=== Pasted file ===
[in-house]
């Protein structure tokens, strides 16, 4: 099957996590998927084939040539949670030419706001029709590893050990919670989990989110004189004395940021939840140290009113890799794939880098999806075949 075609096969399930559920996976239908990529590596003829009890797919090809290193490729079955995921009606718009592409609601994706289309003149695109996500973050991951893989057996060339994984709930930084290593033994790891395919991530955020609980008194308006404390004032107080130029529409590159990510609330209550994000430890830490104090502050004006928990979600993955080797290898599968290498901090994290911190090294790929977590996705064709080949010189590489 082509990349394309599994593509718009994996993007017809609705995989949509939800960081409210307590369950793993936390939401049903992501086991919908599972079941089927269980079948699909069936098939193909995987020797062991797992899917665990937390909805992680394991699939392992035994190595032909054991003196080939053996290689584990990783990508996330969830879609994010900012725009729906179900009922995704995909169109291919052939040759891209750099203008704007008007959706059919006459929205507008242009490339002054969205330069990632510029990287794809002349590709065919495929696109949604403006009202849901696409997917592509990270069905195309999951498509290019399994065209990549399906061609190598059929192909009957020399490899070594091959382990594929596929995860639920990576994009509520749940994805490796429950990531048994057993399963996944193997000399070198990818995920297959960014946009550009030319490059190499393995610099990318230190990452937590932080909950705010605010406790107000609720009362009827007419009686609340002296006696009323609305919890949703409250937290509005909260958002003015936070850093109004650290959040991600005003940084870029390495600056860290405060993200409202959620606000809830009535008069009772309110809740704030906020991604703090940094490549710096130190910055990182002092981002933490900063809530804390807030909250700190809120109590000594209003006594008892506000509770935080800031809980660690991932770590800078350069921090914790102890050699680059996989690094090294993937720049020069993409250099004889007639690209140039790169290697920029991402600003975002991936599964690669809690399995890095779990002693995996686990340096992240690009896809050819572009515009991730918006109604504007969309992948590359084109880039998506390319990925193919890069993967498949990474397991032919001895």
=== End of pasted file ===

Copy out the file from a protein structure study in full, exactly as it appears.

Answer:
[in-house]
């Protein structure tokens, strides 16, 4: 099957996590998927084939040539949670030419706001029709590893050990919670989990989110004189004395940021939840140290009113890799794939880098999806075949 075609096969399930559920996976239908990529590596003829009890797919090809290193490729079955995921009606718009592409609601994706289309003149695109996500973050991951893989057996060339994984709930930084290593033994790891395919991530955020609980008194308006404390004032107080130029529409590159990510609330209550994000430890830490104090502050004006928990979600993955080797290898599968290498901090994290911190090294790929977590996705064709080949010189590489 082509990349394309599994593509718009994996993007017809609705995989949509939800960081409210307590369950793993936390939401049903992501086991919908599972079941089927269980079948699909069936098939193909995987020797062991797992899917665990937390909805992680394991699939392992035994190595032909054991003196080939053996290689584990990783990508996330969830879609994010900012725009729906179900009922995704995909169109291919052939040759891209750099203008704007008007959706059919006459929205507008242009490339002054969205330069990632510029990287794809002349590709065919495929696109949604403006009202849901696409997917592509990270069905195309999951498509290019399994065209990549399906061609190598059929192909009957020399490899070594091959382990594929596929995860639920990576994009509520749940994805490796429950990531048994057993399963996944193997000399070198990818995920297959960014946009550009030319490059190499393995610099990318230190990452937590932080909950705010605010406790107000609720009362009827007419009686609340002296006696009323609305919890949703409250937290509005909260958002003015936070850093109004650290959040991600005003940084870029390495600056860290405060993200409202959620606000809830009535008069009772309110809740704030906020991604703090940094490549710096130190910055990182002092981002933490900063809530804390807030909250700190809120109590000594209003006594008892506000509770935080800031809980660690991932770590800078350069921090914790102890050699680059996989690094090294993937720049020069993409250099004889007639690209140039790169290697920029991402600003975002991936599964690669809690399995890095779990002693995996686990340096992240690009896809050819572009515009991730918006109604504007969309992948590359084109880039998506390319990925193919890069993967498949990474397991032919001895």